So, then, why did I stay as long as I did? To vest for my full pension credit, at 25 years of service. Becoming a “deadwood” is not for me, I will collect *my* pension the moment I can, and not a second later.

Once I had hit that 25-year mark, our employer had been bought out in a merger with another chain. Two once-big names, joining together to “increase their economies of scale.” Sound familiar? It should. Studebaker (America’s earliest mass-production vehicle manufacturer) and Packard (America’s premier volume luxury car brand before WWII) joined in this manner in 1954. Sears (America’s largest department store and catalog-order retailer for decades), joined forces with Kmart (America’s largest discount store chain, for several decades) in 2004.

Studebaker-Packard ceased auto manufacturing in 1966, twelve years after their merger.
Sears/Kmart; well, if you live in the United States, you already know how that’s turned out. 😈
CNBC Article “Sears was toast since KMart merger”

Thus, after the merger, I expected our new ownership to tout the new company’s “increased economies of scale”as being our salvation, and enabler of future growth. Also known as the inevitable “warning cue” that the new merged-out-of-necessity company will eventually die at some point in the future, because the resulting combined company doesn’t have the size scale that even one of its halves had at their peak (as with Sears/Kmart and Studebaker/Packard, among others).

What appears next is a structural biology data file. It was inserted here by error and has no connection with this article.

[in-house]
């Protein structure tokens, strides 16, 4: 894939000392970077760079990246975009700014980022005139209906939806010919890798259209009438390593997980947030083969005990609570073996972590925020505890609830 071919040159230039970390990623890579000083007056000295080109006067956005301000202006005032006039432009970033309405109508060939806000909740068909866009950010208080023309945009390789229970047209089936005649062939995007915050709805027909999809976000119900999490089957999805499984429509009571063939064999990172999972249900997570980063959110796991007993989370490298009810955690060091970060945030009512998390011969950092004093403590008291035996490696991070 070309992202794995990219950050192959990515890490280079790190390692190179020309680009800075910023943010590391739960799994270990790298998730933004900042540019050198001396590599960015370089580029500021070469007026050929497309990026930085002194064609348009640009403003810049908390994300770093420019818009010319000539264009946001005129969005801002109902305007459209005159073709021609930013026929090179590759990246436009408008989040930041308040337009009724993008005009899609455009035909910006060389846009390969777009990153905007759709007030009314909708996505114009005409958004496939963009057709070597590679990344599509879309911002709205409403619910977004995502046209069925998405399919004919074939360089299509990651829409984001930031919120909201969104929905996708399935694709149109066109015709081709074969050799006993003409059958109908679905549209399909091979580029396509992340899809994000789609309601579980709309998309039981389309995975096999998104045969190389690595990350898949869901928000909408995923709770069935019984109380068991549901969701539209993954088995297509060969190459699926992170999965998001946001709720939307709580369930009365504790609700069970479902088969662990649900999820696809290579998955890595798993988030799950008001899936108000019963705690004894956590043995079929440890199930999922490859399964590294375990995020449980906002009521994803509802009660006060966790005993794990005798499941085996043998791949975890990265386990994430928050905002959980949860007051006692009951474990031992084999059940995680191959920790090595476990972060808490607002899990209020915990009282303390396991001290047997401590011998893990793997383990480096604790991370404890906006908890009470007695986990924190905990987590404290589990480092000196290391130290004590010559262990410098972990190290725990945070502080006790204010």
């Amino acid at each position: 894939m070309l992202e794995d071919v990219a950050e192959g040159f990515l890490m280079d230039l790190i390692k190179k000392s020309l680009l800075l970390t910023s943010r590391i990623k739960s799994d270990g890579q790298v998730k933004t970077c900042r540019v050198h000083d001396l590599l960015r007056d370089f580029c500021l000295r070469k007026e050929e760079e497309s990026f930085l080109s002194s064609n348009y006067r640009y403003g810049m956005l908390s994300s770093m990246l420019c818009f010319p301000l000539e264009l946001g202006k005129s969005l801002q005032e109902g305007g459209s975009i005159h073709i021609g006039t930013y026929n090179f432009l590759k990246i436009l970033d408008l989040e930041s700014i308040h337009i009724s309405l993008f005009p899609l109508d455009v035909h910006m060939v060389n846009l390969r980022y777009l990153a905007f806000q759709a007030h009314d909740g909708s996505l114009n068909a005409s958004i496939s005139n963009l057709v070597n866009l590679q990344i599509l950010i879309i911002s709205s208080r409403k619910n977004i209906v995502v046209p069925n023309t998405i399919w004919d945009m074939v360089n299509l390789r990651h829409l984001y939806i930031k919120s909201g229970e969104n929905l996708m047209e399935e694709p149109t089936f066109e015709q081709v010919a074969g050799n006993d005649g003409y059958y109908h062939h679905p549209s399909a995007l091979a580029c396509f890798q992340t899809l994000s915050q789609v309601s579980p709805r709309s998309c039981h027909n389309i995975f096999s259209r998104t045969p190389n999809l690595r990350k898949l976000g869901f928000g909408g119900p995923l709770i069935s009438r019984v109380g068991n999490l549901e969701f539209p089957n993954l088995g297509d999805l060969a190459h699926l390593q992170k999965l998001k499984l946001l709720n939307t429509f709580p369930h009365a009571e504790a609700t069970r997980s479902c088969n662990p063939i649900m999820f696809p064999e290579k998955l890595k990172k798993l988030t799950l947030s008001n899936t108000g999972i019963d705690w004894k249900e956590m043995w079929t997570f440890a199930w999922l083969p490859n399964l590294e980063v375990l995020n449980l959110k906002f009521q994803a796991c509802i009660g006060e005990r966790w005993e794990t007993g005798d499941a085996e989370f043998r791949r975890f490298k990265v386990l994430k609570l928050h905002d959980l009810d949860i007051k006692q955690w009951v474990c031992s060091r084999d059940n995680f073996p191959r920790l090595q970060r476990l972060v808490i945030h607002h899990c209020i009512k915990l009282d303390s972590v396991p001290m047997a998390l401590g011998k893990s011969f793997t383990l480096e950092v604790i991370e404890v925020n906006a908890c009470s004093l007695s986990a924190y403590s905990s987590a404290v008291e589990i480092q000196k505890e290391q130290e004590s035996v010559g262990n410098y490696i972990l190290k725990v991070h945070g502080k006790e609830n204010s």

Problem was, this time our “new” company wasn’t even pretending anything would improve (at least here in Denver), so I knew it was time to get out of there, “yesterday”. 😈

Indeed, by all accounts related to me by current employees and customers, conditions have become even worse since I left. I now suspect the company’s Denver arm is a prime candidate to be bought out by Amazon, who is starting a new conventional grocery chain to supplement their premium chain, Whole Foods. Amazon is slated to open the first stores in the new chain by end of 2019. And Amazon lockers are now popping up in my former employer’s stores, possibly a “clue in plain sight” as to their fate. I could have been out on the street next year, and lost out on seven years’ worth of pension payments, had I not left when I did back in 2016, when the getting (out) was good.

***

While all this unfolded, a parallel development occurred in my life. In early 2009, a co-worker lent me the four Twilight Saga books. I thought to myself, “I could write something better than that.”

So I did.

Without any objective analysis of whether such project would be commercially viable, or could even reach its intended audience.